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USDA Seeks Crop, Stocks, Inventories, Values Info
Minnesota Ag Connection - 05/18/2017

During the next several weeks, U.S. Department of Agriculture's National Agricultural Statistics Service (NASS) will conduct two major mid-year surveys, the June Agricultural Survey and the June Area Survey. The agency will survey over 5,000 operators across Minnesota to determine crop production and supply levels in 2017. Additionally, approximately 200 operators will be surveyed to evaluate coverage for the upcoming 2017 Census of Agriculture.

"Due to the widespread and significant impact of its results, the June Agricultural Survey, also known as the Crops/Stocks Survey, and the June Area Survey are two of the most important and well-known surveys NASS conducts," explained Dan Lofthus, State Statistician of the NASS Minnesota Field Office. "When growers respond to these surveys, they provide essential information that helps us determine the prospective production and supply of major commodities in the United States for the 2017 crop year. Everyone who relies on agriculture for their livelihood is interested in the results."

NASS gathers the data for the June Agricultural Survey online, by mail, phone and in-person interviews. For the June Area Survey, agency representatives visit randomly selected tracts of land and interview the operators of any farm or ranch on that land. Growers provide information on crop acreage -- including biotech crops--as well as grain stocks, livestock inventory, cash rents, land values, and value of sales.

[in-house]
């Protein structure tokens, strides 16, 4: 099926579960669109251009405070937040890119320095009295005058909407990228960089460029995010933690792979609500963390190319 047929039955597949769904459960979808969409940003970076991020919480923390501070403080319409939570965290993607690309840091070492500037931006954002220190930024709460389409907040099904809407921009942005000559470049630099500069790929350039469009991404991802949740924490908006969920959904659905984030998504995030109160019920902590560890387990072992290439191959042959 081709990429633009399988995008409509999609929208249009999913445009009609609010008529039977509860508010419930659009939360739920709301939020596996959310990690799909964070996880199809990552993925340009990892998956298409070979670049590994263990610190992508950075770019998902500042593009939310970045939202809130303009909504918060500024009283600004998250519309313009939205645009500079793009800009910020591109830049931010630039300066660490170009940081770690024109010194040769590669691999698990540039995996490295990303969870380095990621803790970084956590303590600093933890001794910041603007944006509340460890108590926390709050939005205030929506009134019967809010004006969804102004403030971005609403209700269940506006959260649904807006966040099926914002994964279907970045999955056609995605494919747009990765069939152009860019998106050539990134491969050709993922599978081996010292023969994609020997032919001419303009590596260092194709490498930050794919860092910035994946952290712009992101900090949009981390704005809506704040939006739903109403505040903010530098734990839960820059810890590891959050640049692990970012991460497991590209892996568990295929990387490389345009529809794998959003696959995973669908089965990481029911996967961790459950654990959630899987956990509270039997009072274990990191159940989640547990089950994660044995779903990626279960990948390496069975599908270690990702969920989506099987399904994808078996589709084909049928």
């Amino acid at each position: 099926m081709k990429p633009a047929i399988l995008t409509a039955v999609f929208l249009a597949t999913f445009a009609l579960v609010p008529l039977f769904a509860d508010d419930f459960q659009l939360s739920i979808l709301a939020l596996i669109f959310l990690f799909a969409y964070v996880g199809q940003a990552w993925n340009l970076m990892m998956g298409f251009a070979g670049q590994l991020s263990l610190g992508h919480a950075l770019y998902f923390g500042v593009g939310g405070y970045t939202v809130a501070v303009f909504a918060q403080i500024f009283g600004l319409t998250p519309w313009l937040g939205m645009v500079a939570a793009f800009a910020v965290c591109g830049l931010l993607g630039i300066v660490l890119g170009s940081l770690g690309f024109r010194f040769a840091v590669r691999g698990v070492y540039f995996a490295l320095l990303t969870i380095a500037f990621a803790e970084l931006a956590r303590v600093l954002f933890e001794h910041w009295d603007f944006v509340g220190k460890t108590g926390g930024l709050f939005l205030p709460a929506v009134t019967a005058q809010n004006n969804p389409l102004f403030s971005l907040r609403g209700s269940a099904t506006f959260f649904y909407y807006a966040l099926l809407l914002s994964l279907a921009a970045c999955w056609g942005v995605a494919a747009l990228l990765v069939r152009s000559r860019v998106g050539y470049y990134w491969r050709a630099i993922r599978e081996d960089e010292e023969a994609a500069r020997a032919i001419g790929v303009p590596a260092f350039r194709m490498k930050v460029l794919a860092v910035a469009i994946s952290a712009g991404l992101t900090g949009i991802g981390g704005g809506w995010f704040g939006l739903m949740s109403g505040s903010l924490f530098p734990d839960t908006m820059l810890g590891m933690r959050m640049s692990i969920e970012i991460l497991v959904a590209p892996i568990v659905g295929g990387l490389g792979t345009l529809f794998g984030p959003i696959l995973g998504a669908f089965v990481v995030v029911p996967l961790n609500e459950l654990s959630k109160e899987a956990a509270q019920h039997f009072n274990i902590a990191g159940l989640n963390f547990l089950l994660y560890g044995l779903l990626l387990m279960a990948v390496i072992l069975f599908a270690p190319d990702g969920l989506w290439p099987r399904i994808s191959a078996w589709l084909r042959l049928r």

NASS will compile and analyze the survey information and publish the results in a series of USDA reports, including the annual Acreage report and quarterly Grain Stocks report, both to be released June 30. Survey data contribute to NASS's monthly and annual Crop Production reports, as well as the annual Small Grains Summary and USDA's monthly World Agricultural Supply and Demand Estimates.

"NASS safeguards the privacy of all responses and publishes only state- and national-level data, ensuring that no individual operation or producer can be identified," stated Lofthus. "We recognize this is a hectic time for farmers and ranchers, but the information they provide helps U.S. agriculture remain viable and competitive. I urge them to respond to these surveys and thank them for their cooperation," said Lofthus.

For more information on NASS surveys and reports, call the NASS Minnesota Field Office at 651-728-3113.

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